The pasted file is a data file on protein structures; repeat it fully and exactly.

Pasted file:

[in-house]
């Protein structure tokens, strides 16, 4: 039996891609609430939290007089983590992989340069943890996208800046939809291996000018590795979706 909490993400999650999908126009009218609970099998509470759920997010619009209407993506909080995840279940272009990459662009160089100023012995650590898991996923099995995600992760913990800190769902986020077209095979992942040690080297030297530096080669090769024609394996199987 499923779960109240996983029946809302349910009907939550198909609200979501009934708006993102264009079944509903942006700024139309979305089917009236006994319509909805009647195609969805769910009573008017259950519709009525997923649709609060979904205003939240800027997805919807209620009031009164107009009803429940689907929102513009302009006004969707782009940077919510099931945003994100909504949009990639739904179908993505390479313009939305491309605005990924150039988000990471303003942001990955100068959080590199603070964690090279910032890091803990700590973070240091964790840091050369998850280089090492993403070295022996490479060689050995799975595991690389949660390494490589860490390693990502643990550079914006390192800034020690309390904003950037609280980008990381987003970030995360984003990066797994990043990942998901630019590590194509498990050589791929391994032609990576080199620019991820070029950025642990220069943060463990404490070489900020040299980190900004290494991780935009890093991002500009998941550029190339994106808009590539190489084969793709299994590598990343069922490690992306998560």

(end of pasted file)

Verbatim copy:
[in-house]
């Protein structure tokens, strides 16, 4: 039996891609609430939290007089983590992989340069943890996208800046939809291996000018590795979706 909490993400999650999908126009009218609970099998509470759920997010619009209407993506909080995840279940272009990459662009160089100023012995650590898991996923099995995600992760913990800190769902986020077209095979992942040690080297030297530096080669090769024609394996199987 499923779960109240996983029946809302349910009907939550198909609200979501009934708006993102264009079944509903942006700024139309979305089917009236006994319509909805009647195609969805769910009573008017259950519709009525997923649709609060979904205003939240800027997805919807209620009031009164107009009803429940689907929102513009302009006004969707782009940077919510099931945003994100909504949009990639739904179908993505390479313009939305491309605005990924150039988000990471303003942001990955100068959080590199603070964690090279910032890091803990700590973070240091964790840091050369998850280089090492993403070295022996490479060689050995799975595991690389949660390494490589860490390693990502643990550079914006390192800034020690309390904003950037609280980008990381987003970030995360984003990066797994990043990942998901630019590590194509498990050589791929391994032609990576080199620019991820070029950025642990220069943060463990404490070489900020040299980190900004290494991780935009890093991002500009998941550029190339994106808009590539190489084969793709299994590598990343069922490690992306998560």